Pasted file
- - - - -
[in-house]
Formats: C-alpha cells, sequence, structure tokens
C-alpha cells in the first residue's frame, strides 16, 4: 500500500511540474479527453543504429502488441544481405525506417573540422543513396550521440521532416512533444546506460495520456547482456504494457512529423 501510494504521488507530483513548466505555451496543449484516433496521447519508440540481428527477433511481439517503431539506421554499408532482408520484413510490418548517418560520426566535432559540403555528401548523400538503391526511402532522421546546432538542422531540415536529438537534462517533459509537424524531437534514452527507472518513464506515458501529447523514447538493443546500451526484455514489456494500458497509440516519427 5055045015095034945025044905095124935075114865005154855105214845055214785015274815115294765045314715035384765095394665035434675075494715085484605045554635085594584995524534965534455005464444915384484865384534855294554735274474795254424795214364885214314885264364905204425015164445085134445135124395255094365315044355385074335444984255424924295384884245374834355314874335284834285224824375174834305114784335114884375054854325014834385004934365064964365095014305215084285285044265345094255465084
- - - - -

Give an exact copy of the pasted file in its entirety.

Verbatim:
[in-house]
Formats: C-alpha cells, sequence, structure tokens
C-alpha cells in the first residue's frame, strides 16, 4: 500500500511540474479527453543504429502488441544481405525506417573540422543513396550521440521532416512533444546506460495520456547482456504494457512529423 501510494504521488507530483513548466505555451496543449484516433496521447519508440540481428527477433511481439517503431539506421554499408532482408520484413510490418548517418560520426566535432559540403555528401548523400538503391526511402532522421546546432538542422531540415536529438537534462517533459509537424524531437534514452527507472518513464506515458501529447523514447538493443546500451526484455514489456494500458497509440516519427 5055045015095034945025044905095124935075114865005154855105214845055214785015274815115294765045314715035384765095394665035434675075494715085484605045554635085594584995524534965534455005464444915384484865384534855294554735274474795254424795214364885214314885264364905204425015164445085134445135124395255094365315044355385074335444984255424924295384884245374834355314874335284834285224824375174834305114784335114884375054854325014834385004934365064964365095014305215084285285044265345094255465084